The structure of a scene provides global contextual information in directing gaze and complements local object information in saliency prediction. In this study, we explore how visual attention can be affected by scene structures, namely openness, depth and perspective. We first build an eye tracking dataset with 2500 natural scene images and collect gaze data via both eye tracking and mouse tracking. We make observations on scene layout properties and propose a set of scene structural features relating to visual attention. The set of complementary features are then integrated for saliency prediction. Our features are independent of and can work together with many computational modules, and this work demonstrates the use of Multiple kernel learning (MKL) as an example to integrate the features at low- and high-levels. Experimental results demonstrate that our model outperforms existing methods and our scene structural features can improve the performance of other saliency models in outdoor scenes.
Bibliographical noteFunding Information:
This work is supported by the National Science Foundation of China under grant 61702457 and grant 61871350 , a University of Minnesota Department of Computer Science and Engineering Start-up Fund (QZ). Haoran Liang is currently a research assistant at Department of Information Engineering, Zhejiang University of Technology. He received Ph.D. degree in control science and engineering from Zhejiang University of Technology in Jan, 2017. His research interests include computer vision, biological inspired vision and deep learning. Ming Jiang received Ph.D. degree from National University of Singapore working with Dr. Zhao, and obtained B.Sc.and M.Eng. degrees in Computer Science from Zhejiang University, China. Currently he is a postdoc researcher at the University of Minnesota. His research aims to understand the neural mechanism of selective visual attention and build attentional systems to predict where humans look at in natural environment. Ronghua Liang received the B.Sc. degree from Hangdian University, Hangzhou, China, in 1996, and the Ph.D. degree in computer science from Zhejiang University, Hangzhou, China, in 2003. He worked as a Research Fellow with the University of Bedfordshire, Bedfordshire, U.K., from April 2004 to July 2005, and as a Visiting Scholar at the University of California, Davis, CA, USA, from March 2010 to March 2011. He is currently a Professor of computer science and the Executive Dean of College of computer science with Zhejiang University of Technology. His research interests include computer vision, information visualization, and medical visualization. Qi Zhao is an assistant professor in the Department of Computer Science and Engineering at the University of Minnesota, Twin Cities. Her main research interests include computer vision, machine learning, cognitive neuroscience, and mental disorders. She received her Ph.D. in computer engineering from the University of California, Santa Cruz in 2009. She was a postdoctoral researcher in the Computation and Neural Systems, and Division of Biology at the California Institute of Technology from 2009 to 2011. Prior to joining the University of Minnesota, Qi was an assistant professor in the Department of Electrical and Computer Engineering and the Department of Ophthalmology at the National University of Singapore. She has published more than 40 journal and conference papers in top computer vision, machine learning, and cognitive neuroscience venues, and edited a book with Springer, titled Computational and Cognitive Neuroscience of Vision, that provides a systematic and comprehensive overview of vision from various perspectives, ranging from neuroscience to cognition, and from computational principles to engineering developments. She is a member of the IEEE.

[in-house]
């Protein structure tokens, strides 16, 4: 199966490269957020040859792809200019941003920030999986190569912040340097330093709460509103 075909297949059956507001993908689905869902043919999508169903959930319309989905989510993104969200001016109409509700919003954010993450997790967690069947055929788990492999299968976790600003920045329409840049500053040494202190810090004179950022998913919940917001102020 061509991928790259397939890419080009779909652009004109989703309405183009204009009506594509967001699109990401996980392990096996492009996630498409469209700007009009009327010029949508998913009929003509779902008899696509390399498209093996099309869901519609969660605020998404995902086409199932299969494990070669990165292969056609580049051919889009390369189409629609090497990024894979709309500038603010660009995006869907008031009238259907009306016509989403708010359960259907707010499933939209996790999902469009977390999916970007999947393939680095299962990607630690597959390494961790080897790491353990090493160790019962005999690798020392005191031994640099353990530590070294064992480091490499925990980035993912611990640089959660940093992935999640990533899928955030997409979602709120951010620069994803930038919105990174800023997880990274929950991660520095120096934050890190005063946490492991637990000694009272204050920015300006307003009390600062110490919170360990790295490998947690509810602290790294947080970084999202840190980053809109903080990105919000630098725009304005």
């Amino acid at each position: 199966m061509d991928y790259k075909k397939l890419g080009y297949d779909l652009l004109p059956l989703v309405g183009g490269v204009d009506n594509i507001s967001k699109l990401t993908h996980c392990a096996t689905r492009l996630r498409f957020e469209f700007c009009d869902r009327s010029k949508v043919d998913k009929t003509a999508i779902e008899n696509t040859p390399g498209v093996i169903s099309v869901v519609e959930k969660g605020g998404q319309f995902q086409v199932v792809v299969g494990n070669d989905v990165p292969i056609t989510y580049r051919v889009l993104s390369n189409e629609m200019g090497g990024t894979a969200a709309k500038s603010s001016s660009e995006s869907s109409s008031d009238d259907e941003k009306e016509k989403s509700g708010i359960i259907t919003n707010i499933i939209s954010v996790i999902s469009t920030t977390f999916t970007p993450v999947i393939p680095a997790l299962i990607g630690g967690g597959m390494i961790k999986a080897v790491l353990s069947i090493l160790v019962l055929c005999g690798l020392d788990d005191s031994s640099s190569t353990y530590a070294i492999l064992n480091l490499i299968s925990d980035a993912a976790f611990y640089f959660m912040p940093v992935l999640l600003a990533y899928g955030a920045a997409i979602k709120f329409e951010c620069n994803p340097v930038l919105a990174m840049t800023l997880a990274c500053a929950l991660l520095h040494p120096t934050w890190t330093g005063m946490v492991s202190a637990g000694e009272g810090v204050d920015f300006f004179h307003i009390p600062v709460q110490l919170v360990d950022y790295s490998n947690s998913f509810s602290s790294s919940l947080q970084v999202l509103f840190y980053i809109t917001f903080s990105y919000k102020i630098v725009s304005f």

- Eye-tracking dataset
- Scene structure
- Visual saliency